Blockchain & Cryptocurrency , Cryptocurrency Fraud , Fraud Management & Cybercrime

Binance Restores Cross-Chain Bridge After $569M Attack

Firm Upgrades Vulnerable Smart Contract, Shares Plans to Boost Security
Binance Restores Cross-Chain Bridge After $569M Attack
Image: Binance

Cryptocurrency exchange Binance restored operations on its BSC Token Hub smart contract early Friday, hours after a hacker stole BNB Binance chain native tokens worth $568.6 million.

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BSC Token Hub is the native cross-chain bridge between Binance's BNB Beacon Chain and BNB Smart Chain. Cross-chain bridges allow the transfer of crypto assets and information across blockchains.

A "vast majority of the funds remain under control," the company says, without sharing further details. A Reddit post from the company says it froze $7 million of the stolen funds.

Blockchain security firm PeckShield said on Thursday night that the attacker moved $89.5 million of the stolen funds off the Binance chain. Blockchain security firm CertiK pegged the number at $110.7 million as of early Friday morning.

The company says it "own(s) this [the attack]" and upgraded the vulnerable contract to version v1.1.15 to "stop hacker accounts from acting." It did not specify how it will do so.

Further upgrades are expected, even as validators confirm their statuses in parallel, the company said around 7:00 a.m. UTC on Friday.

The BSC Token Hub uses a consensus mechanism requiring multiple validators to approve transactions. It has 26 active validators, among a total of 44.

"Decentralized chains are not designed to be stopped, but by contacting community validators one by one, we were able to stop the incident from spreading. This delayed closure, but we were able to minimize the loss," the company says.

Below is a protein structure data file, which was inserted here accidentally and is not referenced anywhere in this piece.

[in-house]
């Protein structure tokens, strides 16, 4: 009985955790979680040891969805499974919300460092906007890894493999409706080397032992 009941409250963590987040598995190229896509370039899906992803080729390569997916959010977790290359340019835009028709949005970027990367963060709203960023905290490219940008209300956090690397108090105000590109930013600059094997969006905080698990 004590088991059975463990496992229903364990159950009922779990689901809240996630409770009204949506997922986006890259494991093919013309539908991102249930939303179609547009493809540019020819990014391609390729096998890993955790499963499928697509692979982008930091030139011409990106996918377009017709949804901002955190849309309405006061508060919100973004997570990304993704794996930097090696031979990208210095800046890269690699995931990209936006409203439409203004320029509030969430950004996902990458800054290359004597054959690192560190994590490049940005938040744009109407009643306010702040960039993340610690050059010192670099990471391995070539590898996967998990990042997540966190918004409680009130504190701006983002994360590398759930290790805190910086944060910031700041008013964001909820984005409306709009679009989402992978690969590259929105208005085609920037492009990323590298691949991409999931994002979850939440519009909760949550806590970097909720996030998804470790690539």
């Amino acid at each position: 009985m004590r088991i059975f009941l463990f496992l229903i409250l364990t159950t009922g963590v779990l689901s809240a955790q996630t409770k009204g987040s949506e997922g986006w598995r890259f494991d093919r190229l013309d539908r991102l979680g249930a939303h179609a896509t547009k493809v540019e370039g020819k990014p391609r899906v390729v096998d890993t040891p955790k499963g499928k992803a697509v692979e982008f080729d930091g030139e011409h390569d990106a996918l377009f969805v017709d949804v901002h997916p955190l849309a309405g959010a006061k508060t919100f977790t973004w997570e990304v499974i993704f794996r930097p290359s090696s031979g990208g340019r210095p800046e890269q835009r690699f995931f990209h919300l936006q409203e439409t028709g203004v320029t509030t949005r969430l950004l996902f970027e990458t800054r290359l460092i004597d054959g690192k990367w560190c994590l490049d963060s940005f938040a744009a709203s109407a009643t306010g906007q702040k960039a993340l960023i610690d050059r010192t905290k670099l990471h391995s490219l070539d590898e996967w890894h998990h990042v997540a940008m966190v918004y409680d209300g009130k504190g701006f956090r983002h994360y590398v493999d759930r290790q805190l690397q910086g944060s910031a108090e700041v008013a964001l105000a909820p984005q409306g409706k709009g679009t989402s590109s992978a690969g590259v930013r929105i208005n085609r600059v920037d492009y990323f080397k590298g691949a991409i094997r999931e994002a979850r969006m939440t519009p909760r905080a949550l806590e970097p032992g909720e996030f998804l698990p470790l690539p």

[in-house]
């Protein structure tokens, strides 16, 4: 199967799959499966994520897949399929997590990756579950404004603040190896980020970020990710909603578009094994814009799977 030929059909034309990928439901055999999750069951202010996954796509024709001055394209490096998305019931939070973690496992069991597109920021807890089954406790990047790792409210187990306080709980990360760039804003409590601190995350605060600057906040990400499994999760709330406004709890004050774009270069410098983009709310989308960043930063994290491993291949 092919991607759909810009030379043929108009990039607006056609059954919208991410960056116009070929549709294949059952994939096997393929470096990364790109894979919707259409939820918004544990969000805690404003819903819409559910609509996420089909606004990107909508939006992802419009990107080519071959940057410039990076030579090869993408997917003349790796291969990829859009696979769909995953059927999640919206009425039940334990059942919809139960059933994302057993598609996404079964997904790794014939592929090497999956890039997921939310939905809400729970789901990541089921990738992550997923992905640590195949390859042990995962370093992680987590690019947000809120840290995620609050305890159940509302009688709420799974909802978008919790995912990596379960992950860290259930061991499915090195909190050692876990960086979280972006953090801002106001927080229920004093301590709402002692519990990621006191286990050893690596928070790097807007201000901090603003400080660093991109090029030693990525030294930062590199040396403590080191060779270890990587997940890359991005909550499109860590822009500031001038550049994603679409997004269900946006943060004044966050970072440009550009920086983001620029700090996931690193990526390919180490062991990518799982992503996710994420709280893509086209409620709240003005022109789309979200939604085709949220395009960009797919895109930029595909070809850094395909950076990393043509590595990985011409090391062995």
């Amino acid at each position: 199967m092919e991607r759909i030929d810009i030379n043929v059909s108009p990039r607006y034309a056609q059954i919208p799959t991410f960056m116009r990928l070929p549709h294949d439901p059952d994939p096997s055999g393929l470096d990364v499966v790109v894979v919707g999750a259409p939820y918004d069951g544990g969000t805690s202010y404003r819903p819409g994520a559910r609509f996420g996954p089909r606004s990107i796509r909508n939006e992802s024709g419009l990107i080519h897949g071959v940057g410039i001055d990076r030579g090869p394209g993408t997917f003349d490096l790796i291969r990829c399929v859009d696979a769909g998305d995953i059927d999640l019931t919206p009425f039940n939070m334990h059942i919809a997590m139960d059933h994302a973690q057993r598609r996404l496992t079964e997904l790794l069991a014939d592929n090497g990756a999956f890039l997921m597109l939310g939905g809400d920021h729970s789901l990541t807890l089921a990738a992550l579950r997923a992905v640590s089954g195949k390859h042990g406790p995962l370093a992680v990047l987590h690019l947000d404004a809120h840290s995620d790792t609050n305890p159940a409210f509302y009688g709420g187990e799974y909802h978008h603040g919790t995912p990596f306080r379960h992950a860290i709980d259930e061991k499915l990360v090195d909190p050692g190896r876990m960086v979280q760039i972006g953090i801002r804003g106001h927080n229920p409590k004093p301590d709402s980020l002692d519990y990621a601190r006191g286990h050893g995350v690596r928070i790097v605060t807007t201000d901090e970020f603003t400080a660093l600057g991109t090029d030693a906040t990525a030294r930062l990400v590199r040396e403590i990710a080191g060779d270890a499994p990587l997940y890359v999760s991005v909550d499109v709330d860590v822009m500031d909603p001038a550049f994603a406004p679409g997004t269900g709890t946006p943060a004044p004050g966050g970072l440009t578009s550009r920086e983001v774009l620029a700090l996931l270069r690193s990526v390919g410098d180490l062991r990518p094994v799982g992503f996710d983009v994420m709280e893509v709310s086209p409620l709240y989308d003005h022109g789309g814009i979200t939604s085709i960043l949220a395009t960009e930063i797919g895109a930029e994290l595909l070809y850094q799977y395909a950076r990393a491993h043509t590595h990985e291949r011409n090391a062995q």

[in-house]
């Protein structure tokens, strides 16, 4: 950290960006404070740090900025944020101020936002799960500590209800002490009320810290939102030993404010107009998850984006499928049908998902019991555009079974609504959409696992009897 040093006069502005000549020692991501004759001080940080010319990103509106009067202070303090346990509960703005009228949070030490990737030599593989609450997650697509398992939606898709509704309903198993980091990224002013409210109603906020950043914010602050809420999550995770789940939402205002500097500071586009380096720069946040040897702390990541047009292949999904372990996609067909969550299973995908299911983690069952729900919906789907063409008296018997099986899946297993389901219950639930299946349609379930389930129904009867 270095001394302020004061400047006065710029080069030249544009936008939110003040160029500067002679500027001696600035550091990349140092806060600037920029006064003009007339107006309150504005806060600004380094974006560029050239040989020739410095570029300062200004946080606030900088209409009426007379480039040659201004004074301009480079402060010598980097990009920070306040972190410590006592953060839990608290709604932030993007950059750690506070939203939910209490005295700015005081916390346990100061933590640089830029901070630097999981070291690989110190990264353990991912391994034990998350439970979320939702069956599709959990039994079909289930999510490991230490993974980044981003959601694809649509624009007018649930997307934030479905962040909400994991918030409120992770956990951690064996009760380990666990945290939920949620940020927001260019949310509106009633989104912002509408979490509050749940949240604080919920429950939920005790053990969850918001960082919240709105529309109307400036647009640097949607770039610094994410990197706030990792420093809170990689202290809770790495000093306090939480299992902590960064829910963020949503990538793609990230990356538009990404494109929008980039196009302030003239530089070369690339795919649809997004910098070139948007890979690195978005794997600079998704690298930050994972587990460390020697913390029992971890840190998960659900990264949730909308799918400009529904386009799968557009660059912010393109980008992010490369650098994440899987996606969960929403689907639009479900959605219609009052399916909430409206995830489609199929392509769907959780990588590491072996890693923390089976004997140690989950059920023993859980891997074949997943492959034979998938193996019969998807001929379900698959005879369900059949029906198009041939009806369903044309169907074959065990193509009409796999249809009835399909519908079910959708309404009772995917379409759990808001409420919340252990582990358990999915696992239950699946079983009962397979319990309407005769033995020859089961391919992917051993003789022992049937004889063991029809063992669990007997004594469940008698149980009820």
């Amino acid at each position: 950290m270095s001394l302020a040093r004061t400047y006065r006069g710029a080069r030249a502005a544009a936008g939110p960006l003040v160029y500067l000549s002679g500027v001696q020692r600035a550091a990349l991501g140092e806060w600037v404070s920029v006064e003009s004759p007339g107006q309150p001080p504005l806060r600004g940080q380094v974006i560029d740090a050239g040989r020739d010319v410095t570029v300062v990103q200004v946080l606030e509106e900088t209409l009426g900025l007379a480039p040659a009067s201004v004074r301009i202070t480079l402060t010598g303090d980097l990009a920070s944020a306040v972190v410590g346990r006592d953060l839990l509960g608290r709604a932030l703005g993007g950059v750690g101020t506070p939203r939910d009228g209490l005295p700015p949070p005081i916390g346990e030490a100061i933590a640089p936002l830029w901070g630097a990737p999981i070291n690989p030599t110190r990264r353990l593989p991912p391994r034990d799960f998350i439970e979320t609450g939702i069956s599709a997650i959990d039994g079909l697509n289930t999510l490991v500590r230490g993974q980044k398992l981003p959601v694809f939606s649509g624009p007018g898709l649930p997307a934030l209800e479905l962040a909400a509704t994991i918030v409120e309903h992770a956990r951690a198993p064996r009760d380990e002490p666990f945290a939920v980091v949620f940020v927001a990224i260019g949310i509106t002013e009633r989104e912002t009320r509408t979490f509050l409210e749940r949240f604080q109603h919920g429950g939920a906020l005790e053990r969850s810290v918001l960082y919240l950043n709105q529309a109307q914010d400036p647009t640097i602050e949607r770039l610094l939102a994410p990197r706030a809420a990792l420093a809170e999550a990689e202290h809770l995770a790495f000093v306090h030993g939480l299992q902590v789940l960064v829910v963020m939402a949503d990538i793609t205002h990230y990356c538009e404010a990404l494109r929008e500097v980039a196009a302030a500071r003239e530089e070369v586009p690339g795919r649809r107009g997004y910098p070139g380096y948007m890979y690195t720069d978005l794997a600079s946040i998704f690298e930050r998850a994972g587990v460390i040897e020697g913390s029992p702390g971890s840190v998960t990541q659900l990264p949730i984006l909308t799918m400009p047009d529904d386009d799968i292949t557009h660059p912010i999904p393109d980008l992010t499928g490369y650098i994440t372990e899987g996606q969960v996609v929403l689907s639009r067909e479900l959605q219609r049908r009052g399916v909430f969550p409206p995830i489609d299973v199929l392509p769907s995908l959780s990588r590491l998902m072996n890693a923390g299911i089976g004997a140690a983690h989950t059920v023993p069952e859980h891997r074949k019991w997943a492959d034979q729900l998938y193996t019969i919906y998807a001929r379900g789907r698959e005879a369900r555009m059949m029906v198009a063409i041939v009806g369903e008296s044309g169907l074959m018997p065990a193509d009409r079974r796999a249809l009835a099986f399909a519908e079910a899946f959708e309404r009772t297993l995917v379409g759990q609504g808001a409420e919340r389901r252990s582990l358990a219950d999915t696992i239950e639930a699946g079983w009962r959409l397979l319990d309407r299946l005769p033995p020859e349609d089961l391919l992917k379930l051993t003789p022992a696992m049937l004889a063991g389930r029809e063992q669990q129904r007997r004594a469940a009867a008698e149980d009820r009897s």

The incident is the latest in a series of attacks on cross-chain bridges. Blockchain security company Chainalysis pegs the amount of cryptocurrency stolen from bridges this year at $2 billion. Attacks on bridges accounted for 69% of total funds stolen in 2022 through July, it says.

The latest incident is the third-largest attack on cross-chain bridges in the past two years, paling in comparison only to the $615 million hack on Ronin Network and $612 million Poly Network incident.

Attack Details

The attacker was able to forge proof messages that were then accepted by the BSC Token Hub bridge. The bug likely was a result of the bridge not fully verifying the Merkle proof to the root hash, which allowed the attacker to generate forged proofs from a previous, legitimate one and then mint BNB directly to their wallet, CertiK tells Information Security Media Group. It explains that the attack is unique because the hacker did not steal existing funds, but minted new ones.

The attack appears to have begun around 10:00 p.m. UTC on Thursday. At around 1:00 a.m. UTC, the attacker's wallet showed crypto worth about $586 million, PeckShield told ISMG at the time.

Popular crypto investigator @samczsun, who is a researcher at web3 investment firm Paradigm, explained the technical details of the attack process in a series of tweets:


Binance looks to hold on-chain governance votes to determine whether or not to offer a 10% bounty for catching the hacker and returning the funds, set up a bug bounty program to offer $1 million for those who report "significant" bugs, freeze the hacked funds and use BNB auto-burn to restore the remaining hacked funds. Crypto companies use coin burning as a mechanism to permanently remove a predetermined number of coins from circulation.

The company says it will set up a new on-chain governance mechanism on the BNB Chain to "fight and defend future possible attacks" and also increase the number of community validators. Blockchain projects, especially decentralized ones, use the governance mechanism to distribute decision-making voting powers among their users.

Binance says it will share the lessons from the incident and implement security measures to shore up cross-chain vulnerabilities. Blockchain security firm BlockSec shared technical details of how companies that run cross-chain platforms can secure themselves:

About the Author

Rashmi Ramesh

Rashmi Ramesh

Assistant Editor, Global News Desk, ISMG

Ramesh has seven years of experience writing and editing stories on finance, enterprise and consumer technology, and diversity and inclusion. She has previously worked at formerly News Corp-owned TechCircle, business daily The Economic Times and The New Indian Express.

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